[Please note: it is exceptionally difficult to find an artistic depiction of the throne room that does not bring some theological problems into the interpretation, most obvious of which is that God the Father is always shown in the figure of a man when He is never depicted as such in the Bible. Christ is always the visible image of God. “They can’t seem to help themselves,” Dr. Gieschen noted during the presentation as he showed art examples from across history. Even this altar piece didn’t entirely get a pass; the Lamb isn’t bloody enough. “The Lamb was slain,” Dr. Gieschen emphasized. Angel wings are another thing artists add when they shouldn’t. They’re only an occasional feature of angels and, more unfortunately, are misleading when they’re used to depict a passage that is actually about Christ.]
Where the throne room shows the present reality in heaven, the three cycles of seven woes in chapters 6-16 (seals, trumpets, and bowls) show the reality of this present age on earth. These disasters are a reminder to us that we need the deliverance that God has won. They function as Law. The Book of Revelation does not sweep the disasters of this age (from eschatological disasters to blood, famine, and war) under the rug or try to wrap it up in clean linen.
The first cycle showcase the four horsemen of the apocalypse, who, outside of the actual Book of Revelation, get more press than Jesus. “But who is opening the seals that release the horsemen?” Dr. Gieschen asked. “The Lamb. He’s always in the picture, in control.”
Also, joyful and comforting passages consistently show up between the cycles of sevens. Chapter 7 is such a break, with the sealing of the 144,000. We also see angels mentioned once again. The four angels in verses 1-3 would have been created beings, but “then I saw another angel ascending from the rising of the sun” is a messianic figure. Jesus comes from the East (Ezekiel 43:102) with deliverance.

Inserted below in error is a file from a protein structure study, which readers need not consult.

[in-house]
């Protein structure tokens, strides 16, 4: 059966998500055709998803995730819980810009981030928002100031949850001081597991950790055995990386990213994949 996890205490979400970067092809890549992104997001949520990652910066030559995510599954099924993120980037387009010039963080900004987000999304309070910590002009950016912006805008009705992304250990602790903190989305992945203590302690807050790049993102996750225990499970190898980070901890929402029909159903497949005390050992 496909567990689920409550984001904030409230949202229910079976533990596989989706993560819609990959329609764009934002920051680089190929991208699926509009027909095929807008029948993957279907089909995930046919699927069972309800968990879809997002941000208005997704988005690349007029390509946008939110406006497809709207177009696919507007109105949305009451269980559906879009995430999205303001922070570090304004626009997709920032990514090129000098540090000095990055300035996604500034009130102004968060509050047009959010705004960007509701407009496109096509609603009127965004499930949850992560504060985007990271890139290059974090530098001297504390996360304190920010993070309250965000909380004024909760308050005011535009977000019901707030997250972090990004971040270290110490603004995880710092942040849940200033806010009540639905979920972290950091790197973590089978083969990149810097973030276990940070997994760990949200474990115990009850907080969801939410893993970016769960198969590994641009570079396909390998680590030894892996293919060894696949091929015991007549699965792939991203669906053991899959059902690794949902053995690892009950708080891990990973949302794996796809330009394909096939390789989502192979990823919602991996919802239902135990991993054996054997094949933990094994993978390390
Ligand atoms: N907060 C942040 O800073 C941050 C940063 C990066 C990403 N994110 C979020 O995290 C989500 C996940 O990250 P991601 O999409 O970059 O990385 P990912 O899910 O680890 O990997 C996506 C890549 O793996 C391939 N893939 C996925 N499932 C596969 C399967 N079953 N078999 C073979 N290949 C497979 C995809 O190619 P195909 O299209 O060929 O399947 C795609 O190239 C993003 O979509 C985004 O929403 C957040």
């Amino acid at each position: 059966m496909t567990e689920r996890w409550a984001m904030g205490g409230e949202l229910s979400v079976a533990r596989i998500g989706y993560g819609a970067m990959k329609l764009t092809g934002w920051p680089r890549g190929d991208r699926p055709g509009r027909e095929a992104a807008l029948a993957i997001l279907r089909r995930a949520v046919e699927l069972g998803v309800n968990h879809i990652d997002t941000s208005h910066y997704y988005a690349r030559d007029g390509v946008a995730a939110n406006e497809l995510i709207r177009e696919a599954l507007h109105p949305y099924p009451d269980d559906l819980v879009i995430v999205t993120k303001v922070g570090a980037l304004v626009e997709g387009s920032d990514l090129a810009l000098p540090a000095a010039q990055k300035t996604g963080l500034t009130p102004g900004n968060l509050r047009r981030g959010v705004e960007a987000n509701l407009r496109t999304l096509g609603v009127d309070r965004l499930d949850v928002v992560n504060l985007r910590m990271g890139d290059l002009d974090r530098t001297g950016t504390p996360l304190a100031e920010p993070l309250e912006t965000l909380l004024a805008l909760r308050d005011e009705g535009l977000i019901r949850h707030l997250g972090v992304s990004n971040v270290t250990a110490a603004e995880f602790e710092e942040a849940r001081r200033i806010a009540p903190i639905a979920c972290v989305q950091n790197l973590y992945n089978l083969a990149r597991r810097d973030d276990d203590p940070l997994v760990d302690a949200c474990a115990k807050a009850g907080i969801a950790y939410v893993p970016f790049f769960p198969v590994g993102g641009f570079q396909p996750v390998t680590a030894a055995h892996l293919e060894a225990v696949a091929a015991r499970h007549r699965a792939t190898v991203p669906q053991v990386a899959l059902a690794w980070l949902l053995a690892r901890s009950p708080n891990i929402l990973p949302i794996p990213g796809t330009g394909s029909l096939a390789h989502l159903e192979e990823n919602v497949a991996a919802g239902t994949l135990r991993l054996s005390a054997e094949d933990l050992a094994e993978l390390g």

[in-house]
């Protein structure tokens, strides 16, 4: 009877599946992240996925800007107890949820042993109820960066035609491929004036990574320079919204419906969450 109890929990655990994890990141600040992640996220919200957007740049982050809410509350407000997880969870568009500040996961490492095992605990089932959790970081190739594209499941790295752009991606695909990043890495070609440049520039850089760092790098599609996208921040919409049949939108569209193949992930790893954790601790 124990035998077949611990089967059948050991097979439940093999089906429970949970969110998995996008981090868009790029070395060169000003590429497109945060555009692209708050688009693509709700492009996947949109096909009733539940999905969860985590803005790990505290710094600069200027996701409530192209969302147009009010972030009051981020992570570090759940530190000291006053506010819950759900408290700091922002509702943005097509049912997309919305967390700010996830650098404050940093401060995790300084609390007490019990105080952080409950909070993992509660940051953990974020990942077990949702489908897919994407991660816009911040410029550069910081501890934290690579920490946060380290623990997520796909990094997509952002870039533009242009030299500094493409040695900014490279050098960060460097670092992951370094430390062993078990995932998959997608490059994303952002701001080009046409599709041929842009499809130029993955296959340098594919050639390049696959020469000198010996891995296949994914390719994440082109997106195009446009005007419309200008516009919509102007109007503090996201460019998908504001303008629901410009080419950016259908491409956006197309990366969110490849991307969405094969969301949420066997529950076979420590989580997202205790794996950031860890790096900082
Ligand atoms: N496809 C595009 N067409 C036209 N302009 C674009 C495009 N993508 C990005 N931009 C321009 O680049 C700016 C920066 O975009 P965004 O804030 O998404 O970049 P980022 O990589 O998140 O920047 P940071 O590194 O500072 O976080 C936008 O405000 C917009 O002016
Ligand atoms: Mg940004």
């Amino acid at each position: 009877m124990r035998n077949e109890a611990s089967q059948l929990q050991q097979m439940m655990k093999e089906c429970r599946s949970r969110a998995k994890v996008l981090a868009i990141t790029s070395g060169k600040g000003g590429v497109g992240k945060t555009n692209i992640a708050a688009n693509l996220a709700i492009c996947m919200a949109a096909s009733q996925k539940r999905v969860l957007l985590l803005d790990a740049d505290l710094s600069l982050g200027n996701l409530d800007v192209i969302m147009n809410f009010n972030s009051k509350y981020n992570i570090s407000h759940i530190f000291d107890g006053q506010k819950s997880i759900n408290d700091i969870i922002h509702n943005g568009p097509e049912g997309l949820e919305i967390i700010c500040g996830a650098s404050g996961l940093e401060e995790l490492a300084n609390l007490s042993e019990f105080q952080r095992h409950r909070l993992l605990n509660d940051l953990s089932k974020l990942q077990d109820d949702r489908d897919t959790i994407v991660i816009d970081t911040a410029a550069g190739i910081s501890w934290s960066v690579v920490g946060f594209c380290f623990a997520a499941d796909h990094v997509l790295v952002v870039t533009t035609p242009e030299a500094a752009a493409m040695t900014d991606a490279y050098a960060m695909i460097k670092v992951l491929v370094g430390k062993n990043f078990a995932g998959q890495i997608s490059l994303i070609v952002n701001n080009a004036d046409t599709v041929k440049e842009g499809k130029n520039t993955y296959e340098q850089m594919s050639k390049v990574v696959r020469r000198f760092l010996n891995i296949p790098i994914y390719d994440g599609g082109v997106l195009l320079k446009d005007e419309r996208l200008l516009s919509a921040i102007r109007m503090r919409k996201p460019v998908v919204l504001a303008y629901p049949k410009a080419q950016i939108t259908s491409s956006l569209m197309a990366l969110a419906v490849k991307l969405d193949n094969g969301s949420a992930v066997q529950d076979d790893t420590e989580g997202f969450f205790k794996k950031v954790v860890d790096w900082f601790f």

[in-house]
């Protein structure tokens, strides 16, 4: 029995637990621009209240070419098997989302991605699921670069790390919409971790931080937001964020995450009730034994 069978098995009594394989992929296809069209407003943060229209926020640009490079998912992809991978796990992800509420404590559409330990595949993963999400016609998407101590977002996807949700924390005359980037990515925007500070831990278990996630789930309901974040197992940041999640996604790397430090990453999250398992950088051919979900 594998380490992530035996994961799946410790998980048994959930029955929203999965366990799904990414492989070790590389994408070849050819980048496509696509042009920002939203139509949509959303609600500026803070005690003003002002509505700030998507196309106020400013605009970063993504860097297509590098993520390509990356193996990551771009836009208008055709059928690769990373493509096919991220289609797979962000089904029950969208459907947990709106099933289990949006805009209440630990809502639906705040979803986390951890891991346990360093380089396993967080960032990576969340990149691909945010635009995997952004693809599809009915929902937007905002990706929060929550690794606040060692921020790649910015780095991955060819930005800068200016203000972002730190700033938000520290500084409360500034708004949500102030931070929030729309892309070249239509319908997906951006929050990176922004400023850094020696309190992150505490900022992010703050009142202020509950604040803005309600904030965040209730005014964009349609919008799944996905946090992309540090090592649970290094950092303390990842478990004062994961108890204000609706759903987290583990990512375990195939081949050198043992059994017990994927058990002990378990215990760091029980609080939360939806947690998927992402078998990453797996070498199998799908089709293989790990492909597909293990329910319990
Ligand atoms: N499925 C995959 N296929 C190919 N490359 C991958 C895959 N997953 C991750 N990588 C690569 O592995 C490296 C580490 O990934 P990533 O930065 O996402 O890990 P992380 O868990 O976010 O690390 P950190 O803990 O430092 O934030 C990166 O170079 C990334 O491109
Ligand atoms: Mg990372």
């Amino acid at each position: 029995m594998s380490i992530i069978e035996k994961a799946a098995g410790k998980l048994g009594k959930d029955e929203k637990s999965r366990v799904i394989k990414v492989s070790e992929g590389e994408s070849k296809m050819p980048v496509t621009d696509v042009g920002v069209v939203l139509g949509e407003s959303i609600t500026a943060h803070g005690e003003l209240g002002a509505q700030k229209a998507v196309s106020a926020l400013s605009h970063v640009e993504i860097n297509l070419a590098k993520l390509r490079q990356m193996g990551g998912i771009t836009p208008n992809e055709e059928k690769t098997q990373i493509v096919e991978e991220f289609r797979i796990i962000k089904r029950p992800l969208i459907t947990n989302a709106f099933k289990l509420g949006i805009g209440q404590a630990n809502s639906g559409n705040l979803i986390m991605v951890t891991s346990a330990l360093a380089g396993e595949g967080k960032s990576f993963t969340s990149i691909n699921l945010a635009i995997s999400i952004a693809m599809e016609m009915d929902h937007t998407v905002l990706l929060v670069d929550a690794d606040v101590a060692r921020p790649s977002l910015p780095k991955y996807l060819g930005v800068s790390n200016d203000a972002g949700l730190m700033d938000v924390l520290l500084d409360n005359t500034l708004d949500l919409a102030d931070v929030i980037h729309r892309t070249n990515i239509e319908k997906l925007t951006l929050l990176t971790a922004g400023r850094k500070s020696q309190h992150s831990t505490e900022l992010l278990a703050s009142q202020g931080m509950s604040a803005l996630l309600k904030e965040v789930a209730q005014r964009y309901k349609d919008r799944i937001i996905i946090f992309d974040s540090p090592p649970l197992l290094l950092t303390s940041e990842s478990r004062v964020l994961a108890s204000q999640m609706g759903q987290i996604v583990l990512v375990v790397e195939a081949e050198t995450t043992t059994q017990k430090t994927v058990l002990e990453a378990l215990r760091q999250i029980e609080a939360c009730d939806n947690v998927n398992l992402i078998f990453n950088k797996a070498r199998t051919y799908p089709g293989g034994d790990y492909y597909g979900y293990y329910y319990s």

The 144,000 is a symbolic number of the finite number of Christians on earth at any given time, with the 12,000 from each tribe of Israel showing that the Church is the New Israel. It’s a comforting message: God can number all the true believers at any time in any age. And the best image of the sealing of the 144,000 would be a baptismal font. In baptism we are sealed with God’s name (Father, Son, and Holy Spirit) on our foreheads, marked as one redeemed. Your baptismal identity is foundational. You are a child of God for all eternity. All other identities change and fade, but the name of God on your forehead is the root of your identity. “So right in the middle of all this disaster,” Dr. Gieschen said of chapter 7 in the midst of the cycles of woe, “you’re claimed. It’s great reassurance that no matter what is going on, you are Christ’s.”
Verses 9-17 then jump forward to the end of time, helping any readers/listeners of the text living in the here and now to be comforted by the future. “Your life isn’t just what’s happening now or next week or next year; it is your reality for eternity.” God promises both here and in Isaiah to wipe the tears from every face. We do not have to wait until the end of Revelation to be assured that there will in the future be no more death, sin, or tears of sorrow. You are given a foretaste in the vision to help sustain you through the cycle of sevens. And there is another distinctive parallel and contrast: the curse on man in the garden in Genesis 3:9 (“By the sweat of your face you shall eat bread”) and now a promise in Revelation 7:16 (“They shall hunger no more…the sun shall not strike them”).
At least one if not two persons of the Trinity are present in chapter 8. The seven angels standing before God who are given seven trumpets may be the Holy Spirit (one of the seven angels is later proven to be John’s guide in chapter 17), and “another angel” then comes in verse 3 to stand before God where He begins serving as the heavenly high priest, mediating for us and giving us access to the Father. Sound familiar? “Since then we have a great high priest who has passed through the heavens, Jesus, the Son of God, let us hold fast our confession….Let us then with confidence draw near to the throne of grace, that we may receive mercy and find grace to help in time of need” (Hebrews 4:14, 16).